Revolutionary Headphones Let You Hear a Single Voice in a Noisy Room

Written by Camilla Jessen

May.29 - 2024 1:31 PM CET

Photo: University of Washington on YouTube
Photo: University of Washington on YouTube
Researchers at the University of Washington have created headphones that can isolate a single voice from a cacophony of sounds.

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Imagine sitting in an open office space.

Behind you, the manager is on the phone with a client, and somewhere else, three colleagues are chatting about their plans for the weekend. All the noise makes it hard to concentrate on the email you are writing, so you put on noise-cancelling headphones. But in front of you, your team lead wants to discuss a sales pitch.

In the near future, this scenario will no longer be a problem.

Researchers at the University of Washington are currently developing a new pair of sound-cancelling headphones that make it possible to isolate sound from a single source while blocking out other noises.

How It Works

The key to this technology is artificial intelligence, which detects where the wearer is looking and isolates the sound from that direction.

Using the headphones is simple:

  1. Look at the sound source: The wearer needs to look at the person or source they want to hear for three to five seconds.

  2. AI detection: The AI in the headphones detects the direction of the wearer’s gaze and isolates the sound from that source.

"With our product, you can now clearly hear a single speaker, even in a noisy environment with many other people talking," says Shyam Gollakota, a professor of computer science at the University of Washington.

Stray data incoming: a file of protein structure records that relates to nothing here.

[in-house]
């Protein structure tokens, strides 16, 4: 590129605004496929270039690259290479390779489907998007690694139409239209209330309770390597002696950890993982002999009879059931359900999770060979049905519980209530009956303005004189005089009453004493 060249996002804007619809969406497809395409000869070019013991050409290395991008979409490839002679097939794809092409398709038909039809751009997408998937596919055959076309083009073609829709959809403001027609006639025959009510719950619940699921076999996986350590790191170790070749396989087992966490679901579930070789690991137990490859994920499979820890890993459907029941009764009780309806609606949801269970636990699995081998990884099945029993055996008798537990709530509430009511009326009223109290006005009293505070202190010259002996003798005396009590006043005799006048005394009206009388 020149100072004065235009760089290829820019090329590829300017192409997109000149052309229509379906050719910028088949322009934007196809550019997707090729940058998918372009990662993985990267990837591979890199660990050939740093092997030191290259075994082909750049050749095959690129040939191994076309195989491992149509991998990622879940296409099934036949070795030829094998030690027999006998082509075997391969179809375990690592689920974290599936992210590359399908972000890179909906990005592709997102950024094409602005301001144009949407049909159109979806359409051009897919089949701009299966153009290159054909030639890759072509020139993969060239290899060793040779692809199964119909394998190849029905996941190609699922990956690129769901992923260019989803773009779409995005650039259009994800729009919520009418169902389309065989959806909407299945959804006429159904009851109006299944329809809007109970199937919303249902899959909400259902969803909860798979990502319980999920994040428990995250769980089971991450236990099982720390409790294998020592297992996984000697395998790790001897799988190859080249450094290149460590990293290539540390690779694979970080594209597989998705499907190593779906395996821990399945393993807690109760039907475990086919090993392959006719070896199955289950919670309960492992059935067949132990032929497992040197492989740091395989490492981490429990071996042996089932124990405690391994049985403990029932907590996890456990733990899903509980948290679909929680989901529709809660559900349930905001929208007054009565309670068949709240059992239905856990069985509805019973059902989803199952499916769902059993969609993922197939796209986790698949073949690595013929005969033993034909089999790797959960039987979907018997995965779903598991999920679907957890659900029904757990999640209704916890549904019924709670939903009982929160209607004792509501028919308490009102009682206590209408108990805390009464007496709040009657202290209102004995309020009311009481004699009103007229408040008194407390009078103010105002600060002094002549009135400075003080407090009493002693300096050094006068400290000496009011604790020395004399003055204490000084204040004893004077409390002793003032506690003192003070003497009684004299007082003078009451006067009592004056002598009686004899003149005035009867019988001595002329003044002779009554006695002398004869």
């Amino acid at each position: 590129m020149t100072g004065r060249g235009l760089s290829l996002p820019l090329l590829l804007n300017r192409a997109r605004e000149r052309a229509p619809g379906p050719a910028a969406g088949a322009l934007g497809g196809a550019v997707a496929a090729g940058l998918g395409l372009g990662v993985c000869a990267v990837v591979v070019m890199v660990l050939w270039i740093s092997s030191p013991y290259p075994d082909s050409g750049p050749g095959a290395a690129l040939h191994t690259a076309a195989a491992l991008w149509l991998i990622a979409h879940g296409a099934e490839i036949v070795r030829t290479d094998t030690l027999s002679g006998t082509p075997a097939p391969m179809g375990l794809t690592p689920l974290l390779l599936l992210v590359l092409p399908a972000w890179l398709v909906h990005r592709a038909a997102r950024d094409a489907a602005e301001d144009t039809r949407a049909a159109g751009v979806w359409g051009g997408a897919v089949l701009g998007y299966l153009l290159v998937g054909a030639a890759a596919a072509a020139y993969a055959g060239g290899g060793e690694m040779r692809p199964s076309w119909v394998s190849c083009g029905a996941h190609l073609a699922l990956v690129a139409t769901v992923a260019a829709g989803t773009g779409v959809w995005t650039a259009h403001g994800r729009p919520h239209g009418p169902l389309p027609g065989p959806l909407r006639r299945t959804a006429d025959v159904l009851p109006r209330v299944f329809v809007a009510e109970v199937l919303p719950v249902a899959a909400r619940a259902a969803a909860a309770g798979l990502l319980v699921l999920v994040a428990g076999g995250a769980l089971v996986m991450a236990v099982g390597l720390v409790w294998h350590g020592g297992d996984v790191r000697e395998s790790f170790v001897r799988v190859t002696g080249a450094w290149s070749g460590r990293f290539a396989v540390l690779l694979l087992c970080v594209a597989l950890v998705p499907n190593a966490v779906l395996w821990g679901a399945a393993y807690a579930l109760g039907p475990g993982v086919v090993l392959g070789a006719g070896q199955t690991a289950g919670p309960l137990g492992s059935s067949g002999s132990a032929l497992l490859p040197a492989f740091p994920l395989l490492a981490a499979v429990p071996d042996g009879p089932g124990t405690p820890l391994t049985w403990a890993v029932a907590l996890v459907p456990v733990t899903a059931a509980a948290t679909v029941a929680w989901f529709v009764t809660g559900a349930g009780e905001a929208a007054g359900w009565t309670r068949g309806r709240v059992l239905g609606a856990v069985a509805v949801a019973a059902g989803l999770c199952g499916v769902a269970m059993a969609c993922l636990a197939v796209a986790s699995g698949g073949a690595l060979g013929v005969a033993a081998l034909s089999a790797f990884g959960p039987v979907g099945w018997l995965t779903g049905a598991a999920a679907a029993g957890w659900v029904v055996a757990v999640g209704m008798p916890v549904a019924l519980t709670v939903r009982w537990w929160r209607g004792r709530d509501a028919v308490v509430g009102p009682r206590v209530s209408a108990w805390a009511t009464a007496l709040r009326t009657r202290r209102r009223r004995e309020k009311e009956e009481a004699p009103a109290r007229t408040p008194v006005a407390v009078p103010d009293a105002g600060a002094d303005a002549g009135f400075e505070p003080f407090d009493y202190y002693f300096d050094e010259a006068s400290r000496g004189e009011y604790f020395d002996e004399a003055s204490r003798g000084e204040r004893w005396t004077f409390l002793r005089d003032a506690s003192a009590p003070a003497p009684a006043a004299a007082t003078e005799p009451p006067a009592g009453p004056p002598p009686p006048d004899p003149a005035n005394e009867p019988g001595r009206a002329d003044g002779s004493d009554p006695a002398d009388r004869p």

After the initial detection, you don’t need to keep looking at the sound source. You can move freely while continuing to hear the isolated voice, with other sounds filtered out. The system is called "Target Speech Hearing."

Artificial intelligence enables the headphones to identify and isolate the desired sound source.

The user presses a button to start recording while facing the sound source. The microphones capture the sound waves and send them to a computer, which learns the speaker's voice. The longer the person speaks, the clearer their voice becomes, as the system receives more data.

While the technology shows great promise, developers have faced challenges, particularly in isolating a single voice if another loud sound comes from the same direction.

The University of Washington has made the data for the proof of concept available to the public to encourage further development and collaboration on the project.

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